These examples show that investors are increasingly replacing their risk-return lens with an impact-risk-return lens when looking at investments. We must, thereby, acknowledge that not all positive change nor all negative impacts can be quantified or monetised. It is difficult to incorporate all impacts of investments, but important  steps are being taken to improve on that . For example, True Cost Accounting that looks at the usual financial values within a company and calculates the impacts on the natural and social environment in which the company operates. 

Interestingly enough, there is also a good thing about this, as it requires investors to look beyond the numbers and to bring back human judgement and common sense. It requires the willingness and effort to really know what your money is doing. And it requires self-knowledge about what you really value. Because only then can money be invested consciously.

Three defining trends for the coming ten years

To conclude, I see three key developments that will further strengthen the power of impact investing:

1. Impact investing for all

Impact investing is not a new game that only a select few can get to play. What I see is that many individuals, especially millennials, want to make their money work for positive change.  They care about social and environmental issues when building their portfolios. That means they must get access to sustainable investment opportunities. Unfortunately, at present, individual investors in many countries are blocked from putting their money in sustainable investments. Many of the regulations related to offering investment products are designed to protect citizens from risks they may not be able to assess. It is important to find a way to protect investors and give them access to sustainable investment opportunities at the same time.

2. Partnerships for investable solutions

We need to work together: governments, NGOs, private sector, academics and citizens. Two global agreements bring these stakeholders together: the Paris Climate Agreement and the Sustainable Development Goals. Both agreements serve as a framework and inspiration for the coming years, giving context for impact investing. Partnerships will play a crucial role in creating investable solutions to the challenges that we face.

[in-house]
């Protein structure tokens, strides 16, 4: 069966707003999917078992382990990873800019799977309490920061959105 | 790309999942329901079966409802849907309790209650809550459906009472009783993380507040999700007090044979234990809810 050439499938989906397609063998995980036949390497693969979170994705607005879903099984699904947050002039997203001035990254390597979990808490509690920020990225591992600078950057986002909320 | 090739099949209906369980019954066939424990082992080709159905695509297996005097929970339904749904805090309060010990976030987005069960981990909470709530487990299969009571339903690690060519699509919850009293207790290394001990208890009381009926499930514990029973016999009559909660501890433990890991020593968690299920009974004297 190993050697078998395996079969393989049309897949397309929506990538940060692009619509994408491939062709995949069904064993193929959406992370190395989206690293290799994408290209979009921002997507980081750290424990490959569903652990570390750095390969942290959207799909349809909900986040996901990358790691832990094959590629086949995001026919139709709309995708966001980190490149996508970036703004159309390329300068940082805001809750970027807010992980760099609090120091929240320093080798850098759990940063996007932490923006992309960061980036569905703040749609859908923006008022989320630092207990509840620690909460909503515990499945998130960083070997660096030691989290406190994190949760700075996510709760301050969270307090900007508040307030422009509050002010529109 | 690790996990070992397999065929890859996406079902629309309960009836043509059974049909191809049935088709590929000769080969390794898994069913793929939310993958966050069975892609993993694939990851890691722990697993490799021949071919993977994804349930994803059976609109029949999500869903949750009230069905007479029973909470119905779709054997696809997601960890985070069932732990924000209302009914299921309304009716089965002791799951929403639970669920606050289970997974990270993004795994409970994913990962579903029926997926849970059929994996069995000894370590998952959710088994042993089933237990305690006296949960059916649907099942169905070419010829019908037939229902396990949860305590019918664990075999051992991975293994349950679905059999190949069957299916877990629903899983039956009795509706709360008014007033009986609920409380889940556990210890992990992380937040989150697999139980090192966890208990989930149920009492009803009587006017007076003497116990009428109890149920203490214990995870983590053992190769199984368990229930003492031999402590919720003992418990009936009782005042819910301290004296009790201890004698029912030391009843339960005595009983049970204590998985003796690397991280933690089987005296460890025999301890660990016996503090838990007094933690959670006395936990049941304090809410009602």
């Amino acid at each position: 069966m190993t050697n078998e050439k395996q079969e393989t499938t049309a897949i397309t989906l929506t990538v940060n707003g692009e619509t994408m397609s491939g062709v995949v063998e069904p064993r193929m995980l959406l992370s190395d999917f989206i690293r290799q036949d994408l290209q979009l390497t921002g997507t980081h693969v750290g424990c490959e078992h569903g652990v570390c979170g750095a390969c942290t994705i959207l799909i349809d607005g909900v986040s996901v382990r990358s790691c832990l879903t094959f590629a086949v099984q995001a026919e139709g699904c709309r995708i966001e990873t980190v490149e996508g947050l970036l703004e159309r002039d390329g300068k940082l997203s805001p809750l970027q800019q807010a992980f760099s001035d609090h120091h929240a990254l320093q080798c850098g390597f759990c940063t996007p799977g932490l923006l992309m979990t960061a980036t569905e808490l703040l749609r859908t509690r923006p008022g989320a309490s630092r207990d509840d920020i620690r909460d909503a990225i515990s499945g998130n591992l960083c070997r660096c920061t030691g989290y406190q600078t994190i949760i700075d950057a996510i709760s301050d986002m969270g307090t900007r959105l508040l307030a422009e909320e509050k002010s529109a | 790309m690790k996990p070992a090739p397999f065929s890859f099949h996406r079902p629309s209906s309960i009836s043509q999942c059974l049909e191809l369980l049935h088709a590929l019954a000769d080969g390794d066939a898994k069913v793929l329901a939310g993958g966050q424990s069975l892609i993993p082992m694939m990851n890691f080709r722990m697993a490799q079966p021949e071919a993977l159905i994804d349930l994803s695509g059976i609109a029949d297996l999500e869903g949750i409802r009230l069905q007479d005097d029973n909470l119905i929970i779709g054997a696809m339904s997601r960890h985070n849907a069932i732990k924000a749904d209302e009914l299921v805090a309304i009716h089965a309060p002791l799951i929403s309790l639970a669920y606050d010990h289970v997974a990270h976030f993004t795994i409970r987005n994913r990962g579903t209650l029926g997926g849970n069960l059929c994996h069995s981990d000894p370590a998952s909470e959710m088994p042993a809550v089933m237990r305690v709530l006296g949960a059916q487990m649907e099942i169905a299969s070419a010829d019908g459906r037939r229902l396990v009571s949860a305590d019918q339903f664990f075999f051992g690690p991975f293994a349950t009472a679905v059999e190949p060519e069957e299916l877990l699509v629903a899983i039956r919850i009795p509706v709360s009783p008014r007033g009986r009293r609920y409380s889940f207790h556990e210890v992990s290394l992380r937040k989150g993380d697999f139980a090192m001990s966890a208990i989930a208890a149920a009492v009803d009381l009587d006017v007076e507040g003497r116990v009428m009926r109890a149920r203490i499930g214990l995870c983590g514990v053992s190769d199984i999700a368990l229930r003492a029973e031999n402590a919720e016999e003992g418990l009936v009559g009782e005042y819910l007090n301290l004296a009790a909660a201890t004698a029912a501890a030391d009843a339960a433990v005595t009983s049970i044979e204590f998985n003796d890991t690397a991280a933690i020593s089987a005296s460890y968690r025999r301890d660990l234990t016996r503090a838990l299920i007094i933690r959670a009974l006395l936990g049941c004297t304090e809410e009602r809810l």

3. New economic models

We need to challenge ourselves to design an economic system that delivers for everyone, while safeguarding the living world on which we all depend. This is what Kate Raworth, a British economist argues in her book Doughnut Economics: seven ways to think like a 21st economist.  Our economic activity should operate in the space (shaped like a doughnut) between a social foundation and an ecological ceiling.

Realising a true return

How we invest determines what the world will look like in the future and as such we are all responsible for shaping our future. As Kate Raworth says: ‘We are all economists. It is about new economic doing; the innovators who are evolving the economy one experiment at a time. We all have a hand in shaping that evolution, because our choices and actions are continuously remaking the economy and not merely through the products that we buy or don’t buy.’

We all have an important role to play in co-creating this new sustainable economy and in realigning finance with society’s needs. And we all have to act upon that role and take responsibility.

When that happens in the coming ten years, we no longer need the term ‘impact investing’. Because the question ‘What is the impact on our communities and environment?’ will be asked and answered in most investment decisions. By doing so, we can realise a true return that balances between economic, social and environmental needs.

To read a follow-up interview by the GIIN about the first ten years of impact investing, download the PDF